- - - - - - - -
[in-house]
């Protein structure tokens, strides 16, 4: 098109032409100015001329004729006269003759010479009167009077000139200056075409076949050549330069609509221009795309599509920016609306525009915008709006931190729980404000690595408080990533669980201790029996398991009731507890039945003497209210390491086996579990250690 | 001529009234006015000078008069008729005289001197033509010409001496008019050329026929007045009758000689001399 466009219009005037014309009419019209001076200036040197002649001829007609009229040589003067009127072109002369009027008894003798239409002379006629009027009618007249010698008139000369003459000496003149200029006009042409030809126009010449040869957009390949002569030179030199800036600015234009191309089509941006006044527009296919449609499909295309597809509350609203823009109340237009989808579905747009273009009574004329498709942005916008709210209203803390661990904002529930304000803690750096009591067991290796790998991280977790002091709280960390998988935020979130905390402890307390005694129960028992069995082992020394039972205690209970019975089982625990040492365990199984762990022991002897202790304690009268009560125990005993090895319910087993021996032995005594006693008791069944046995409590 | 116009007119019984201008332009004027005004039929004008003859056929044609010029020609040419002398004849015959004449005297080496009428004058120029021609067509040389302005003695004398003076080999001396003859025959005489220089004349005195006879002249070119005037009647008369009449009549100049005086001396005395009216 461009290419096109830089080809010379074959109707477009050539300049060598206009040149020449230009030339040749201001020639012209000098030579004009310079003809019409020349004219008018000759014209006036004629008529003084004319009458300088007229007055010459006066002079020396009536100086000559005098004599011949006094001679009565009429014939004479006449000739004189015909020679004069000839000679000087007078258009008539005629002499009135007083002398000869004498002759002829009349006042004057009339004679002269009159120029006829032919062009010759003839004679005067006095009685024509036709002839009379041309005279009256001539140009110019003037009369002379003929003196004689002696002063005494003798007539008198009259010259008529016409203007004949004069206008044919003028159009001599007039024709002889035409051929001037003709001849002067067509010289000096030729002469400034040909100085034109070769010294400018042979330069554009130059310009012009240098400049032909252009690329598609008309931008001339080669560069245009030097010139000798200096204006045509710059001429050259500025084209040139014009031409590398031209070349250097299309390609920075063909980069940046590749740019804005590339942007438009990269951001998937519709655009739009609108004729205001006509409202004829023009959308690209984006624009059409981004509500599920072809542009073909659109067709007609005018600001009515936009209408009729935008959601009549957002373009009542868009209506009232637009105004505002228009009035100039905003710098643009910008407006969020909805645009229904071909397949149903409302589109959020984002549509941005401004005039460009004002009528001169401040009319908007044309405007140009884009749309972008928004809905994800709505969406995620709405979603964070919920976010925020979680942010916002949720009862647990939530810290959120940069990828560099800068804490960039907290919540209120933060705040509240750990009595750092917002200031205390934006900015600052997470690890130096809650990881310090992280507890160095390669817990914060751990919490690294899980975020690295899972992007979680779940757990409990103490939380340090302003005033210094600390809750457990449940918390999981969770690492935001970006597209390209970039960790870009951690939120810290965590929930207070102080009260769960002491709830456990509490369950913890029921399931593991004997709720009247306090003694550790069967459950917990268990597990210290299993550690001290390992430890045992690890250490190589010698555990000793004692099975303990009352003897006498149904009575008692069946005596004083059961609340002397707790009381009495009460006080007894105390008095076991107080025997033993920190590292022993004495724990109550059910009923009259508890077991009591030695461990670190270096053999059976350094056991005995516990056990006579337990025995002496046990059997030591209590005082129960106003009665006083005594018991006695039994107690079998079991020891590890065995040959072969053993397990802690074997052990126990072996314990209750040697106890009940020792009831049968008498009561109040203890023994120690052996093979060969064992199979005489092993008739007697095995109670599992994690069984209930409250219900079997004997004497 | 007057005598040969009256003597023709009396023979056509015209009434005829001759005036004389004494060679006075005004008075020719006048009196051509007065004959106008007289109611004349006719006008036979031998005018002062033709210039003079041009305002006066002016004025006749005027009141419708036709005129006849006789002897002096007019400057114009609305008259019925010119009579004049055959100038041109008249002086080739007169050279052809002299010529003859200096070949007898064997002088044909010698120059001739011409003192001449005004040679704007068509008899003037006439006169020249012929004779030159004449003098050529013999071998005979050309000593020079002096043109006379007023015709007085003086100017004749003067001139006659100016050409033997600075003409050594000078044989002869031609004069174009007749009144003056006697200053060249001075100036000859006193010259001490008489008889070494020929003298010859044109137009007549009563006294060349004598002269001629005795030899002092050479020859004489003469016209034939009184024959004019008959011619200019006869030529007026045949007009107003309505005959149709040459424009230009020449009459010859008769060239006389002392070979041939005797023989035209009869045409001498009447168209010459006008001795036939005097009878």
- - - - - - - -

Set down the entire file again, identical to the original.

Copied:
[in-house]
């Protein structure tokens, strides 16, 4: 098109032409100015001329004729006269003759010479009167009077000139200056075409076949050549330069609509221009795309599509920016609306525009915008709006931190729980404000690595408080990533669980201790029996398991009731507890039945003497209210390491086996579990250690 | 001529009234006015000078008069008729005289001197033509010409001496008019050329026929007045009758000689001399 466009219009005037014309009419019209001076200036040197002649001829007609009229040589003067009127072109002369009027008894003798239409002379006629009027009618007249010698008139000369003459000496003149200029006009042409030809126009010449040869957009390949002569030179030199800036600015234009191309089509941006006044527009296919449609499909295309597809509350609203823009109340237009989808579905747009273009009574004329498709942005916008709210209203803390661990904002529930304000803690750096009591067991290796790998991280977790002091709280960390998988935020979130905390402890307390005694129960028992069995082992020394039972205690209970019975089982625990040492365990199984762990022991002897202790304690009268009560125990005993090895319910087993021996032995005594006693008791069944046995409590 | 116009007119019984201008332009004027005004039929004008003859056929044609010029020609040419002398004849015959004449005297080496009428004058120029021609067509040389302005003695004398003076080999001396003859025959005489220089004349005195006879002249070119005037009647008369009449009549100049005086001396005395009216 461009290419096109830089080809010379074959109707477009050539300049060598206009040149020449230009030339040749201001020639012209000098030579004009310079003809019409020349004219008018000759014209006036004629008529003084004319009458300088007229007055010459006066002079020396009536100086000559005098004599011949006094001679009565009429014939004479006449000739004189015909020679004069000839000679000087007078258009008539005629002499009135007083002398000869004498002759002829009349006042004057009339004679002269009159120029006829032919062009010759003839004679005067006095009685024509036709002839009379041309005279009256001539140009110019003037009369002379003929003196004689002696002063005494003798007539008198009259010259008529016409203007004949004069206008044919003028159009001599007039024709002889035409051929001037003709001849002067067509010289000096030729002469400034040909100085034109070769010294400018042979330069554009130059310009012009240098400049032909252009690329598609008309931008001339080669560069245009030097010139000798200096204006045509710059001429050259500025084209040139014009031409590398031209070349250097299309390609920075063909980069940046590749740019804005590339942007438009990269951001998937519709655009739009609108004729205001006509409202004829023009959308690209984006624009059409981004509500599920072809542009073909659109067709007609005018600001009515936009209408009729935008959601009549957002373009009542868009209506009232637009105004505002228009009035100039905003710098643009910008407006969020909805645009229904071909397949149903409302589109959020984002549509941005401004005039460009004002009528001169401040009319908007044309405007140009884009749309972008928004809905994800709505969406995620709405979603964070919920976010925020979680942010916002949720009862647990939530810290959120940069990828560099800068804490960039907290919540209120933060705040509240750990009595750092917002200031205390934006900015600052997470690890130096809650990881310090992280507890160095390669817990914060751990919490690294899980975020690295899972992007979680779940757990409990103490939380340090302003005033210094600390809750457990449940918390999981969770690492935001970006597209390209970039960790870009951690939120810290965590929930207070102080009260769960002491709830456990509490369950913890029921399931593991004997709720009247306090003694550790069967459950917990268990597990210290299993550690001290390992430890045992690890250490190589010698555990000793004692099975303990009352003897006498149904009575008692069946005596004083059961609340002397707790009381009495009460006080007894105390008095076991107080025997033993920190590292022993004495724990109550059910009923009259508890077991009591030695461990670190270096053999059976350094056991005995516990056990006579337990025995002496046990059997030591209590005082129960106003009665006083005594018991006695039994107690079998079991020891590890065995040959072969053993397990802690074997052990126990072996314990209750040697106890009940020792009831049968008498009561109040203890023994120690052996093979060969064992199979005489092993008739007697095995109670599992994690069984209930409250219900079997004997004497 | 007057005598040969009256003597023709009396023979056509015209009434005829001759005036004389004494060679006075005004008075020719006048009196051509007065004959106008007289109611004349006719006008036979031998005018002062033709210039003079041009305002006066002016004025006749005027009141419708036709005129006849006789002897002096007019400057114009609305008259019925010119009579004049055959100038041109008249002086080739007169050279052809002299010529003859200096070949007898064997002088044909010698120059001739011409003192001449005004040679704007068509008899003037006439006169020249012929004779030159004449003098050529013999071998005979050309000593020079002096043109006379007023015709007085003086100017004749003067001139006659100016050409033997600075003409050594000078044989002869031609004069174009007749009144003056006697200053060249001075100036000859006193010259001490008489008889070494020929003298010859044109137009007549009563006294060349004598002269001629005795030899002092050479020859004489003469016209034939009184024959004019008959011619200019006869030529007026045949007009107003309505005959149709040459424009230009020449009459010859008769060239006389002392070979041939005797023989035209009869045409001498009447168209010459006008001795036939005097009878």